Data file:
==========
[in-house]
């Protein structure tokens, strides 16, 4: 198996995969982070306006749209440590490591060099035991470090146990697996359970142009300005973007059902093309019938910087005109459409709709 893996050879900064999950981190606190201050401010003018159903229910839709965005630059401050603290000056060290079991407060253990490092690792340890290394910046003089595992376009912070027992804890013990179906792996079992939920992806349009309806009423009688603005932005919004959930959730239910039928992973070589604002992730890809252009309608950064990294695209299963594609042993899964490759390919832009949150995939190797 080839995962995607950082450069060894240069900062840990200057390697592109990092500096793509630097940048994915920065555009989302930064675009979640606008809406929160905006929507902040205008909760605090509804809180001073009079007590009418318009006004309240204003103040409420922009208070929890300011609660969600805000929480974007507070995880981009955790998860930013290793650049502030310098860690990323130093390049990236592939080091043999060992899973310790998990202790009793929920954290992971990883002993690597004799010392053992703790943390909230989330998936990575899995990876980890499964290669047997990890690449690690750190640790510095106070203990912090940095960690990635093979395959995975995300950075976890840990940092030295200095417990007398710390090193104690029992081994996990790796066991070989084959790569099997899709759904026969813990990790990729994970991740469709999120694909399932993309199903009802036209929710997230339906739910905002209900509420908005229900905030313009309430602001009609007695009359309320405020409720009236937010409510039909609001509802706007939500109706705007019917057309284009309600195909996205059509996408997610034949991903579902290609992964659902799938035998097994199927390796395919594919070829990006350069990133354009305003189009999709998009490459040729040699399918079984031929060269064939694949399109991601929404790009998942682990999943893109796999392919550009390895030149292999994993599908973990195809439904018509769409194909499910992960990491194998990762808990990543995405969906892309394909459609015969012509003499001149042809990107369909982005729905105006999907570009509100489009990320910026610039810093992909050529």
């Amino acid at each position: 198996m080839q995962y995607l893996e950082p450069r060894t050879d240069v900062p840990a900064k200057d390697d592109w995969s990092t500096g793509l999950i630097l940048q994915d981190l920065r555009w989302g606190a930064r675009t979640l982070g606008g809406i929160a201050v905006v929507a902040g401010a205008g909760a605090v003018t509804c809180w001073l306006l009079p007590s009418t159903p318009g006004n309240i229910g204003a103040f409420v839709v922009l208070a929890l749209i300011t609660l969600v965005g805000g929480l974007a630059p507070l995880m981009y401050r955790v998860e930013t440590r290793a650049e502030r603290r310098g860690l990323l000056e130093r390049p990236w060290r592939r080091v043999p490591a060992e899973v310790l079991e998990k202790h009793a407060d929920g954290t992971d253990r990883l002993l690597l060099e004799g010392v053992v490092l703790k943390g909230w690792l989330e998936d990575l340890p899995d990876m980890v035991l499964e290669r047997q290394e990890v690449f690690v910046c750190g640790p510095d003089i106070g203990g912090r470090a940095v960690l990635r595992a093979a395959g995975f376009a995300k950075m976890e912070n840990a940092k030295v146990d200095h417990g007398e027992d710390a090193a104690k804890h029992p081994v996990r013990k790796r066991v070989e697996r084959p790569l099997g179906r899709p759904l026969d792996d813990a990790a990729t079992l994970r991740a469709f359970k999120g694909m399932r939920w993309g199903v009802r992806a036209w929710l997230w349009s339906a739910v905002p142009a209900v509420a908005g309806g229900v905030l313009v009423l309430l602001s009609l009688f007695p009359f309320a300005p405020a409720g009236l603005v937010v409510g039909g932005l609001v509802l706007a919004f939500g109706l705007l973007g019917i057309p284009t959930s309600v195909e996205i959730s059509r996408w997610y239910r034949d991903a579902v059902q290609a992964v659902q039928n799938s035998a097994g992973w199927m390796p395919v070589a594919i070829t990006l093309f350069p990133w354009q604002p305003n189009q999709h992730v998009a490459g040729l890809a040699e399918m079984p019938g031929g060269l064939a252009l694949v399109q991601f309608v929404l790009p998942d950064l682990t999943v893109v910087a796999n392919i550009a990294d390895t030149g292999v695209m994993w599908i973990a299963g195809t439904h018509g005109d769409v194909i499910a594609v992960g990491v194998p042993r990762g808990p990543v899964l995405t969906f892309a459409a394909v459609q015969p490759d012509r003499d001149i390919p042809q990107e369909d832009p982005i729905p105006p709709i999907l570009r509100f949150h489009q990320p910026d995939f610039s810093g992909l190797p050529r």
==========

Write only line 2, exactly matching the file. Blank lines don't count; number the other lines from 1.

């Protein structure tokens, strides 16, 4: 198996995969982070306006749209440590490591060099035991470090146990697996359970142009300005973007059902093309019938910087005109459409709709 893996050879900064999950981190606190201050401010003018159903229910839709965005630059401050603290000056060290079991407060253990490092690792340890290394910046003089595992376009912070027992804890013990179906792996079992939920992806349009309806009423009688603005932005919004959930959730239910039928992973070589604002992730890809252009309608950064990294695209299963594609042993899964490759390919832009949150995939190797 080839995962995607950082450069060894240069900062840990200057390697592109990092500096793509630097940048994915920065555009989302930064675009979640606008809406929160905006929507902040205008909760605090509804809180001073009079007590009418318009006004309240204003103040409420922009208070929890300011609660969600805000929480974007507070995880981009955790998860930013290793650049502030310098860690990323130093390049990236592939080091043999060992899973310790998990202790009793929920954290992971990883002993690597004799010392053992703790943390909230989330998936990575899995990876980890499964290669047997990890690449690690750190640790510095106070203990912090940095960690990635093979395959995975995300950075976890840990940092030295200095417990007398710390090193104690029992081994996990790796066991070989084959790569099997899709759904026969813990990790990729994970991740469709999120694909399932993309199903009802036209929710997230339906739910905002209900509420908005229900905030313009309430602001009609007695009359309320405020409720009236937010409510039909609001509802706007939500109706705007019917057309284009309600195909996205059509996408997610034949991903579902290609992964659902799938035998097994199927390796395919594919070829990006350069990133354009305003189009999709998009490459040729040699399918079984031929060269064939694949399109991601929404790009998942682990999943893109796999392919550009390895030149292999994993599908973990195809439904018509769409194909499910992960990491194998990762808990990543995405969906892309394909459609015969012509003499001149042809990107369909982005729905105006999907570009509100489009990320910026610039810093992909050529």